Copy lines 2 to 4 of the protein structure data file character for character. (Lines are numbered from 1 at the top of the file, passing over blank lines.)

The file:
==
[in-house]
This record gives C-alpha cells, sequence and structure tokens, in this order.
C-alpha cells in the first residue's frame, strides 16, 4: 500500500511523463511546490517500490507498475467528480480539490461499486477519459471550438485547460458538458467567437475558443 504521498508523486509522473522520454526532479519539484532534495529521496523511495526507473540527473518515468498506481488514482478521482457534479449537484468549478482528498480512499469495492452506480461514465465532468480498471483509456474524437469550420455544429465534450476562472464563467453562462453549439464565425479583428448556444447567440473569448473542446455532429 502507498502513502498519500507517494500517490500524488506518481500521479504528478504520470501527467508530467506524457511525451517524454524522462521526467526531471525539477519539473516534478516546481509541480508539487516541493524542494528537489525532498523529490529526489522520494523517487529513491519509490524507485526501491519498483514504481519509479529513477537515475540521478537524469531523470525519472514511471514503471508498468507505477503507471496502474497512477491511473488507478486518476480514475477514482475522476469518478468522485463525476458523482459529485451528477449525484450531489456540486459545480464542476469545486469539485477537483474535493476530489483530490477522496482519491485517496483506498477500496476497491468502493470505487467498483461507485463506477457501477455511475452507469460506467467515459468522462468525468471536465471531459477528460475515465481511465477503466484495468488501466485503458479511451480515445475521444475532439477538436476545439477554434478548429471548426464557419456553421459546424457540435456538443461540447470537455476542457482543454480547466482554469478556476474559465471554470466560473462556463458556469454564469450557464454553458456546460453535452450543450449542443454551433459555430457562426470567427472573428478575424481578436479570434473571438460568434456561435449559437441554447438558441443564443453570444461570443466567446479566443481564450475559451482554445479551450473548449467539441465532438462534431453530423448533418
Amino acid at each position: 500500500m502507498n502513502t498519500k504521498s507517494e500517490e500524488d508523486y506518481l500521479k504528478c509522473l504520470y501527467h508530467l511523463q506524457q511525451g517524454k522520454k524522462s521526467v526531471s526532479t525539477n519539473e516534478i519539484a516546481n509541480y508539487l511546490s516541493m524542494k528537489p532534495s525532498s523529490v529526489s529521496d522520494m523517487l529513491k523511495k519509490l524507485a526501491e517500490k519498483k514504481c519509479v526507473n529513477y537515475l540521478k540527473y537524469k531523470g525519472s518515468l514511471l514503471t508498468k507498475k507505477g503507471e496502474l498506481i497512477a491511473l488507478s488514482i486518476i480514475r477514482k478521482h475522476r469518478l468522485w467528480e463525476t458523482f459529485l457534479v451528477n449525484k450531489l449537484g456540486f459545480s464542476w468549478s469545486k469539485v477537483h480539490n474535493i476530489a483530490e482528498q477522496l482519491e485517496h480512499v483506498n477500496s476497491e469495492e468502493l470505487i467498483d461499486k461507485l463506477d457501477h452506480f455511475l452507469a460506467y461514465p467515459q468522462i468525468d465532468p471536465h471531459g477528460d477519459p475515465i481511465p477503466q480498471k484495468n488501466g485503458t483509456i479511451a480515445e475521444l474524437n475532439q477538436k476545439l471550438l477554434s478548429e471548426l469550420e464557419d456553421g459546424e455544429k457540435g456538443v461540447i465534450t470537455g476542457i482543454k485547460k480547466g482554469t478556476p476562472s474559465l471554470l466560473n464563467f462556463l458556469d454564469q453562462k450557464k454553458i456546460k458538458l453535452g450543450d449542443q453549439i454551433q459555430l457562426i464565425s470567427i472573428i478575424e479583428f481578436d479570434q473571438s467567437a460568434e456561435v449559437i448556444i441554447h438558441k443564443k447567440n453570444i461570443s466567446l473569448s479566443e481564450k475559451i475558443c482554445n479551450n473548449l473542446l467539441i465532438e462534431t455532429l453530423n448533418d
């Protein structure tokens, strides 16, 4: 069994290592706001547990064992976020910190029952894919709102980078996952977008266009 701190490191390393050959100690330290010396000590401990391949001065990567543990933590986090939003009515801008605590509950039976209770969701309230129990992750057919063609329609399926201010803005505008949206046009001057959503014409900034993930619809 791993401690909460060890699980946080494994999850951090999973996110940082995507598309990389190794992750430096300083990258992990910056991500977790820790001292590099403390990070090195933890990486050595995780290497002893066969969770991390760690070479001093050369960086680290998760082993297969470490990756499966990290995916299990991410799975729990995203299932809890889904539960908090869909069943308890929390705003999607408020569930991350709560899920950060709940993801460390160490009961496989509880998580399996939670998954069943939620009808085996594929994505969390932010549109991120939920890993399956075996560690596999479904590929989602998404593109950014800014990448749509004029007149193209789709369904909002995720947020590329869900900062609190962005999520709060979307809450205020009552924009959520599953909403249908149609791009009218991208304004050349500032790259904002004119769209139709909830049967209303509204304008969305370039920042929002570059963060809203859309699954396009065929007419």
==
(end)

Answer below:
This record gives C-alpha cells, sequence and structure tokens, in this order.
C-alpha cells in the first residue's frame, strides 16, 4: 500500500511523463511546490517500490507498475467528480480539490461499486477519459471550438485547460458538458467567437475558443 504521498508523486509522473522520454526532479519539484532534495529521496523511495526507473540527473518515468498506481488514482478521482457534479449537484468549478482528498480512499469495492452506480461514465465532468480498471483509456474524437469550420455544429465534450476562472464563467453562462453549439464565425479583428448556444447567440473569448473542446455532429 502507498502513502498519500507517494500517490500524488506518481500521479504528478504520470501527467508530467506524457511525451517524454524522462521526467526531471525539477519539473516534478516546481509541480508539487516541493524542494528537489525532498523529490529526489522520494523517487529513491519509490524507485526501491519498483514504481519509479529513477537515475540521478537524469531523470525519472514511471514503471508498468507505477503507471496502474497512477491511473488507478486518476480514475477514482475522476469518478468522485463525476458523482459529485451528477449525484450531489456540486459545480464542476469545486469539485477537483474535493476530489483530490477522496482519491485517496483506498477500496476497491468502493470505487467498483461507485463506477457501477455511475452507469460506467467515459468522462468525468471536465471531459477528460475515465481511465477503466484495468488501466485503458479511451480515445475521444475532439477538436476545439477554434478548429471548426464557419456553421459546424457540435456538443461540447470537455476542457482543454480547466482554469478556476474559465471554470466560473462556463458556469454564469450557464454553458456546460453535452450543450449542443454551433459555430457562426470567427472573428478575424481578436479570434473571438460568434456561435449559437441554447438558441443564443453570444461570443466567446479566443481564450475559451482554445479551450473548449467539441465532438462534431453530423448533418
Amino acid at each position: 500500500m502507498n502513502t498519500k504521498s507517494e500517490e500524488d508523486y506518481l500521479k504528478c509522473l504520470y501527467h508530467l511523463q506524457q511525451g517524454k522520454k524522462s521526467v526531471s526532479t525539477n519539473e516534478i519539484a516546481n509541480y508539487l511546490s516541493m524542494k528537489p532534495s525532498s523529490v529526489s529521496d522520494m523517487l529513491k523511495k519509490l524507485a526501491e517500490k519498483k514504481c519509479v526507473n529513477y537515475l540521478k540527473y537524469k531523470g525519472s518515468l514511471l514503471t508498468k507498475k507505477g503507471e496502474l498506481i497512477a491511473l488507478s488514482i486518476i480514475r477514482k478521482h475522476r469518478l468522485w467528480e463525476t458523482f459529485l457534479v451528477n449525484k450531489l449537484g456540486f459545480s464542476w468549478s469545486k469539485v477537483h480539490n474535493i476530489a483530490e482528498q477522496l482519491e485517496h480512499v483506498n477500496s476497491e469495492e468502493l470505487i467498483d461499486k461507485l463506477d457501477h452506480f455511475l452507469a460506467y461514465p467515459q468522462i468525468d465532468p471536465h471531459g477528460d477519459p475515465i481511465p477503466q480498471k484495468n488501466g485503458t483509456i479511451a480515445e475521444l474524437n475532439q477538436k476545439l471550438l477554434s478548429e471548426l469550420e464557419d456553421g459546424e455544429k457540435g456538443v461540447i465534450t470537455g476542457i482543454k485547460k480547466g482554469t478556476p476562472s474559465l471554470l466560473n464563467f462556463l458556469d454564469q453562462k450557464k454553458i456546460k458538458l453535452g450543450d449542443q453549439i454551433q459555430l457562426i464565425s470567427i472573428i478575424e479583428f481578436d479570434q473571438s467567437a460568434e456561435v449559437i448556444i441554447h438558441k443564443k447567440n453570444i461570443s466567446l473569448s479566443e481564450k475559451i475558443c482554445n479551450n473548449l473542446l467539441i465532438e462534431t455532429l453530423n448533418d